Managing File Systems in Oracle® Solaris 11.2

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Updated: July 2014

How to Add an Entry to the /etc/vfstab File

Use this procedure to mount non-ZFS file systems at boot time unless legacy mount behavior is needed for some ZFS file systems. For more information about mounting ZFS file systems, see Managing ZFS File Systems in Oracle Solaris 11.2 .

  1. Become an administrator.

    For more information, see Using Your Assigned Administrative Rights in Securing Users and Processes in Oracle Solaris 11.2 .

  2. Create a mount point for the file system to be mounted, if necessary.
    # mkdir /mount-point

    There must be a mount point on the local system to mount a file system. A mount point is a directory to which the mounted file system is attached.

  3. Edit the /etc/vfstab file and add an entry. Ensure that you do the following:
    1. Separate each field with white space (a space or a tab).
    2. Specify a dash (-) if a field has no contents.
    3. Save the changes.

    Note - Because the root (/) file system is mounted read-only by the kernel during the boot process, only the remount option (and options that can be used in conjunction with remount) affect the root (/) entry in the /etc/vfstab file.
Example 2-7  Adding an Entry to the /etc/vfstab File

The following example shows how to mount the disk slice /dev/dsk/c0t3d0s7 as a legacy UFS file system to the mount point /files1. The raw character device /dev/rdsk/c0t3d0s7 is specified as the device to fsck. The fsck pass value of 2 means that the file system will be checked, but not sequentially.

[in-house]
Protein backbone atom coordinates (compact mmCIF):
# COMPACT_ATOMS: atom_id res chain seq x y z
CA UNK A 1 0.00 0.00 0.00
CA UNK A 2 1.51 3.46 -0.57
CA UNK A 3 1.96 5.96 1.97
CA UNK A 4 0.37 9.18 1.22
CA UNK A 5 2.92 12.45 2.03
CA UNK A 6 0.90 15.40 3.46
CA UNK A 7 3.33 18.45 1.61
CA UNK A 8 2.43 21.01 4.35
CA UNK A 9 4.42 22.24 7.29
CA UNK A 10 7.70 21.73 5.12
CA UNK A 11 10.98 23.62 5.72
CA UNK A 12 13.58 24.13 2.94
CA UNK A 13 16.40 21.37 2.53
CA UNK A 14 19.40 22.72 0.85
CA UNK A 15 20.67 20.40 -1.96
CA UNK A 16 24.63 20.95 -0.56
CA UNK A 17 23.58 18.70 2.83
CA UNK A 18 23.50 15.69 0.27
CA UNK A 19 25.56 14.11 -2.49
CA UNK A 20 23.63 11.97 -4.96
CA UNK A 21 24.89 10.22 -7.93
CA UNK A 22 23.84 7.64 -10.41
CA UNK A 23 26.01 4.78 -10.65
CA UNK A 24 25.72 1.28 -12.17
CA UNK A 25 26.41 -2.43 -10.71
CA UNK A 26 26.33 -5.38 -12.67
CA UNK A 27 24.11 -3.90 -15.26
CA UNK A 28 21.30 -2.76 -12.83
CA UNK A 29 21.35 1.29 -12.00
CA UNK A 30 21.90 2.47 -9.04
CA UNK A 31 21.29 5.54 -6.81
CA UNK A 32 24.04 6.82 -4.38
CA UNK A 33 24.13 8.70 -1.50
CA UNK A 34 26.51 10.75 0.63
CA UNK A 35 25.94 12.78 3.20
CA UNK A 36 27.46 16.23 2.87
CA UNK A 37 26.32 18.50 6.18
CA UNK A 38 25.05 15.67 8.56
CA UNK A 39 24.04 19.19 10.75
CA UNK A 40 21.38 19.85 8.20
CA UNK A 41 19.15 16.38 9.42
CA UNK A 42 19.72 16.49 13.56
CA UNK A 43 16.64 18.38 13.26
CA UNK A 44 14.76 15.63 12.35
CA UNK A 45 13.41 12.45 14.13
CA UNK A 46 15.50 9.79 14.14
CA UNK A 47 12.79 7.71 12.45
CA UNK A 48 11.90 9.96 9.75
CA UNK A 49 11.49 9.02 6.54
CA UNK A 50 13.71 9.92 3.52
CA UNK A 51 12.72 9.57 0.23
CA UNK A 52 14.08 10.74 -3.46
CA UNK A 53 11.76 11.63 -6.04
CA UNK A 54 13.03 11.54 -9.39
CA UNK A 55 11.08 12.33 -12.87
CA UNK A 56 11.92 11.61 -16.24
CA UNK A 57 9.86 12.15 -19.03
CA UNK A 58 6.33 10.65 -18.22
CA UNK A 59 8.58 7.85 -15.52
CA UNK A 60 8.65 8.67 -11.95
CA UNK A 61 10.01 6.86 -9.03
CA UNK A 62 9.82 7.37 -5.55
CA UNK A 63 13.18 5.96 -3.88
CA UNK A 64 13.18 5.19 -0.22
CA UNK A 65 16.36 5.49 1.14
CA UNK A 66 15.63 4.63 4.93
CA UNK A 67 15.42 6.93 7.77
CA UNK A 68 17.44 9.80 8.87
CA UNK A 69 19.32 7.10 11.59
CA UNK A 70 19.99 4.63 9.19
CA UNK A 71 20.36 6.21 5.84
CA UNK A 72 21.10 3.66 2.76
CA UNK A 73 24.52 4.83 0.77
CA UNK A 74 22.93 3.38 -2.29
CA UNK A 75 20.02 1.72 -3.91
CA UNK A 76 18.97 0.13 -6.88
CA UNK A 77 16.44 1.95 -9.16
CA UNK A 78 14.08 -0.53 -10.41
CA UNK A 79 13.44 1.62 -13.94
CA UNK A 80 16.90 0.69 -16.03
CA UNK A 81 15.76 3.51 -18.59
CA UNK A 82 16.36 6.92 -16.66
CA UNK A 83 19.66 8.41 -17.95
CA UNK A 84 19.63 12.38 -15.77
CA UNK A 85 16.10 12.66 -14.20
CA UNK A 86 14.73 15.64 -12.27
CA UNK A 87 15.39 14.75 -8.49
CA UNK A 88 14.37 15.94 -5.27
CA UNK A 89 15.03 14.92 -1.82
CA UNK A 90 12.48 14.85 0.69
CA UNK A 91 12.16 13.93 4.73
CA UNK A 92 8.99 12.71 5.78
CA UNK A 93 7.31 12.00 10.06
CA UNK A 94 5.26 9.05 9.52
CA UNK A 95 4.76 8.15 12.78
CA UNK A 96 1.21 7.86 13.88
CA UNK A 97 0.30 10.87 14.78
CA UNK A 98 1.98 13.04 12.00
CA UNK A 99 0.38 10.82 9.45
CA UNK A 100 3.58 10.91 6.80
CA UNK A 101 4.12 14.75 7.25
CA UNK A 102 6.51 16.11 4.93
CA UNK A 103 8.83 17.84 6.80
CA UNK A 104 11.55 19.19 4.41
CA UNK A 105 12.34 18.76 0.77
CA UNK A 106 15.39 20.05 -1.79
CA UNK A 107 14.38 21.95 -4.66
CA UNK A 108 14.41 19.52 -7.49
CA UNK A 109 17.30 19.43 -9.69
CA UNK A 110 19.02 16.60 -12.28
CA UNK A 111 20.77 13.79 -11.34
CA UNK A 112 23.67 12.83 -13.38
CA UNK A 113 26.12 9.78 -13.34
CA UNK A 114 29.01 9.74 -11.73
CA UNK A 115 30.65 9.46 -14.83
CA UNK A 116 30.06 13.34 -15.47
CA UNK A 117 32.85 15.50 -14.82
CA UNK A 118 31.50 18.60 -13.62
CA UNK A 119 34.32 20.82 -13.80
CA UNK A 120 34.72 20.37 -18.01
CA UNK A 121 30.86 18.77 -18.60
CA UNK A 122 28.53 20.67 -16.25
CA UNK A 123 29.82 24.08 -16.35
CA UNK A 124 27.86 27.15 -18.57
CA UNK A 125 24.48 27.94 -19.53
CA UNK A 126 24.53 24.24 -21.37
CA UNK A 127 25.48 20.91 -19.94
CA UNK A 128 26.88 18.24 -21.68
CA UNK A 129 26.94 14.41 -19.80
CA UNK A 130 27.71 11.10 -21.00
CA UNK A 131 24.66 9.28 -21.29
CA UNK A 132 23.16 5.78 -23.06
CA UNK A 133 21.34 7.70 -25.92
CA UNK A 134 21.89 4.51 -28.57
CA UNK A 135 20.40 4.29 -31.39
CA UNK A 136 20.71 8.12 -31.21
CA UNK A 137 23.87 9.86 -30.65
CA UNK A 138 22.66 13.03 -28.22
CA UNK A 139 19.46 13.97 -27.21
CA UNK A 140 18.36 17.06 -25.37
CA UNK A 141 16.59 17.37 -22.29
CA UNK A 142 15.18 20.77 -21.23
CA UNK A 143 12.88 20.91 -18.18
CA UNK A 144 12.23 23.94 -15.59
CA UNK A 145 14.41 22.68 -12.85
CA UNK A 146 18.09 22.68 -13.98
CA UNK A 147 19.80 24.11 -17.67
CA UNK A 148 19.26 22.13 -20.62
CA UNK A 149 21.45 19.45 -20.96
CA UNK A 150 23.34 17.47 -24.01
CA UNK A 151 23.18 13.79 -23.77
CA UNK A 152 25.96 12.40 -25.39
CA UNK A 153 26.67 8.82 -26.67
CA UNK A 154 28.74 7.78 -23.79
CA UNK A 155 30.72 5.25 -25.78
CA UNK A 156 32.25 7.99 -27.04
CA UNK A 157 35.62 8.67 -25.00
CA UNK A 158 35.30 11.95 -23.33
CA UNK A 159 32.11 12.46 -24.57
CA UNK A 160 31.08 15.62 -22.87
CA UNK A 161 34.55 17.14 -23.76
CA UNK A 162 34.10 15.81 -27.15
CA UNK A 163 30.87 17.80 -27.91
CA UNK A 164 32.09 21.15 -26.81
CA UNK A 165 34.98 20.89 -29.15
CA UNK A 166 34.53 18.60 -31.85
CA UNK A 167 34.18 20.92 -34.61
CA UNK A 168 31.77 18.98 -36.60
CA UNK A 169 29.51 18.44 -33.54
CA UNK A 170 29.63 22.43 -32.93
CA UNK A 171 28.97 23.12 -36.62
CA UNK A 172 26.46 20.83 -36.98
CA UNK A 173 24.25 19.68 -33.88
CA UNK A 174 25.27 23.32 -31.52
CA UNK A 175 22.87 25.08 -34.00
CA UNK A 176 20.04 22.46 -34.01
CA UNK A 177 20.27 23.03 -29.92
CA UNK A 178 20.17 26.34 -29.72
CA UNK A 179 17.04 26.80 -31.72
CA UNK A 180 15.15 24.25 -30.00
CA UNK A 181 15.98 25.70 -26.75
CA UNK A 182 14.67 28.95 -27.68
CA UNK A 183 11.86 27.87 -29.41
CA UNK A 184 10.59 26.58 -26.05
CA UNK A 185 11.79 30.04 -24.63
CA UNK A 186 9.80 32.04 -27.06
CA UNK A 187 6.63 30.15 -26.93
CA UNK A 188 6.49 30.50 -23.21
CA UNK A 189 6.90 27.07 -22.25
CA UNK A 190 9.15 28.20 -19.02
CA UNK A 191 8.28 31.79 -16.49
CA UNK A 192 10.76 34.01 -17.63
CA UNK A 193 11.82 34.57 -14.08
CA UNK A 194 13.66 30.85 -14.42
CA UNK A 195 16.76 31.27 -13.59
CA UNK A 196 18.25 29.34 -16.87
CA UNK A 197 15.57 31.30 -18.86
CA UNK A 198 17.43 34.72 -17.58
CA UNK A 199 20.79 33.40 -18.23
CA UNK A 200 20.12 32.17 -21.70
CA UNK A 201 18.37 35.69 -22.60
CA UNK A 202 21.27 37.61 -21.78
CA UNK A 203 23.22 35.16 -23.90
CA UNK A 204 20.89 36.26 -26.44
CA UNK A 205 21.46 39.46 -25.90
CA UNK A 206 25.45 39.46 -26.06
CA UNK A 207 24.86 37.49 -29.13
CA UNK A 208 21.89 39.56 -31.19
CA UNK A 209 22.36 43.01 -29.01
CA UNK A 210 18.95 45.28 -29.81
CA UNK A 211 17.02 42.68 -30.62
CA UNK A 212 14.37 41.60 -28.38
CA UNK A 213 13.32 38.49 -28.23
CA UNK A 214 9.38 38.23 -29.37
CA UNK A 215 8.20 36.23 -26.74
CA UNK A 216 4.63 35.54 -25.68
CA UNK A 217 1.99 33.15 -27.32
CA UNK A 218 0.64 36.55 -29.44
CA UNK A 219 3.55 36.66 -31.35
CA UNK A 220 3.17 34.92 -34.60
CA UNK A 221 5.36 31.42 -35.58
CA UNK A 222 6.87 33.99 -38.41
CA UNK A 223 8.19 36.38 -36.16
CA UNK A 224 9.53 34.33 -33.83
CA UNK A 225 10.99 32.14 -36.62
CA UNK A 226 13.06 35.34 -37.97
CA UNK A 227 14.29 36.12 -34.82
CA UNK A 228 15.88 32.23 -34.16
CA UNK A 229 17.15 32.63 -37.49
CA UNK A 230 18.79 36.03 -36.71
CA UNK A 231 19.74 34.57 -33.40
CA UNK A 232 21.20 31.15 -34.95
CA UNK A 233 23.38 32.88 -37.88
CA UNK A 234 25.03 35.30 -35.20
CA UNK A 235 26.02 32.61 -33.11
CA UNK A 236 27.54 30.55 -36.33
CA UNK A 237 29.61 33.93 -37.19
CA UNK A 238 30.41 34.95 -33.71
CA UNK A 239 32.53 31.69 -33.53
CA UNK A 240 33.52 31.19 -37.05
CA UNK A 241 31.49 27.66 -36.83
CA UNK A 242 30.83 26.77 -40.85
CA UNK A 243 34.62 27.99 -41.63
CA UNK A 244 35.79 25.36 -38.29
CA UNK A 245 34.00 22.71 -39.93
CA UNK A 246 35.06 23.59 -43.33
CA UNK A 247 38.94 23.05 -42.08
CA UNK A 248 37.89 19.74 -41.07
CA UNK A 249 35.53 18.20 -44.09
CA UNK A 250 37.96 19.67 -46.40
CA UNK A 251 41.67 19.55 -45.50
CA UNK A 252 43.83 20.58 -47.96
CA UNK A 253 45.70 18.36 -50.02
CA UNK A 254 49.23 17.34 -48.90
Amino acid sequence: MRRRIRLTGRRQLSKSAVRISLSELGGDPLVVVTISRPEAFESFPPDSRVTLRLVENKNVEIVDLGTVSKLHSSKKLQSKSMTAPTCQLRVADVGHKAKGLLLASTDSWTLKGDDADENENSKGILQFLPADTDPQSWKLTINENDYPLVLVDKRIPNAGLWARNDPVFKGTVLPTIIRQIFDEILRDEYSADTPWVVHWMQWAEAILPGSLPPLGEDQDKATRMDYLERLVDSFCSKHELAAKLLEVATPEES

#device           device             mount    FS       fsck   mount    mount
#to mount         to fsck            point    type     pass   at boot  options
/dev/dsk/c0t3d0s7 /dev/rdsk/c0t3d0s7 /files1  ufs      2      yes       -

The following example shows how to mount the legacy /export/man directory from the system pluto as an NFS file system on mount point /usr/man. Neither a device to fsck nor a fsck pass is specified because it's an NFS file system. In this example, mount options are ro (read-only) and soft.

#device           device             mount    FS       fsck   mount    mount
#to mount         to fsck            point    type     pass   at boot  options
pluto:/export/man   -                /usr/man nfs      -      yes       ro,soft

After you add the remote system and resource to the /etc/vfstab file, be sure that the following service is started.

# svcs -a | grep nfs/client
disabled       May_14   svc:/network/nfs/client:default
# svcadm enable svc:/network/nfs/client:default

Otherwise, the remote file system will not be mounted after the system is rebooted.